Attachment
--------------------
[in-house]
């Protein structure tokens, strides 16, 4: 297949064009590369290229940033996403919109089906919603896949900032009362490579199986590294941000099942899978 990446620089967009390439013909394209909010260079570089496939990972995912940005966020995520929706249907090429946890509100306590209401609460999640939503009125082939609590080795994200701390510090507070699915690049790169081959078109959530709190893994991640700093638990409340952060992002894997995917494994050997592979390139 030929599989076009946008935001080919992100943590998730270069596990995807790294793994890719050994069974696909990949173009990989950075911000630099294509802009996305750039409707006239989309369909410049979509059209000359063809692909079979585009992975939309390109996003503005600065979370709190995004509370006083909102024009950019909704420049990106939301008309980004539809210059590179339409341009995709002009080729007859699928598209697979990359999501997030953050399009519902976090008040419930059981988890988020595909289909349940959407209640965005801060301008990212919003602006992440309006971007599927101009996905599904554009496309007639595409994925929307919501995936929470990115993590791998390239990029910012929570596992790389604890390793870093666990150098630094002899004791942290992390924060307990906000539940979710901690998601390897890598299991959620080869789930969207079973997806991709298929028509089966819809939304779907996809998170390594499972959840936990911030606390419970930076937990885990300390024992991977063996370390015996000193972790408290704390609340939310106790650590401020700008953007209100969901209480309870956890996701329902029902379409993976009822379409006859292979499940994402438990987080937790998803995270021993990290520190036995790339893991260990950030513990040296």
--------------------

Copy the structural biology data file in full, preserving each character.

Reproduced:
[in-house]
């Protein structure tokens, strides 16, 4: 297949064009590369290229940033996403919109089906919603896949900032009362490579199986590294941000099942899978 990446620089967009390439013909394209909010260079570089496939990972995912940005966020995520929706249907090429946890509100306590209401609460999640939503009125082939609590080795994200701390510090507070699915690049790169081959078109959530709190893994991640700093638990409340952060992002894997995917494994050997592979390139 030929599989076009946008935001080919992100943590998730270069596990995807790294793994890719050994069974696909990949173009990989950075911000630099294509802009996305750039409707006239989309369909410049979509059209000359063809692909079979585009992975939309390109996003503005600065979370709190995004509370006083909102024009950019909704420049990106939301008309980004539809210059590179339409341009995709002009080729007859699928598209697979990359999501997030953050399009519902976090008040419930059981988890988020595909289909349940959407209640965005801060301008990212919003602006992440309006971007599927101009996905599904554009496309007639595409994925929307919501995936929470990115993590791998390239990029910012929570596992790389604890390793870093666990150098630094002899004791942290992390924060307990906000539940979710901690998601390897890598299991959620080869789930969207079973997806991709298929028509089966819809939304779907996809998170390594499972959840936990911030606390419970930076937990885990300390024992991977063996370390015996000193972790408290704390609340939310106790650590401020700008953007209100969901209480309870956890996701329902029902379409993976009822379409006859292979499940994402438990987080937790998803995270021993990290520190036995790339893991260990950030513990040296």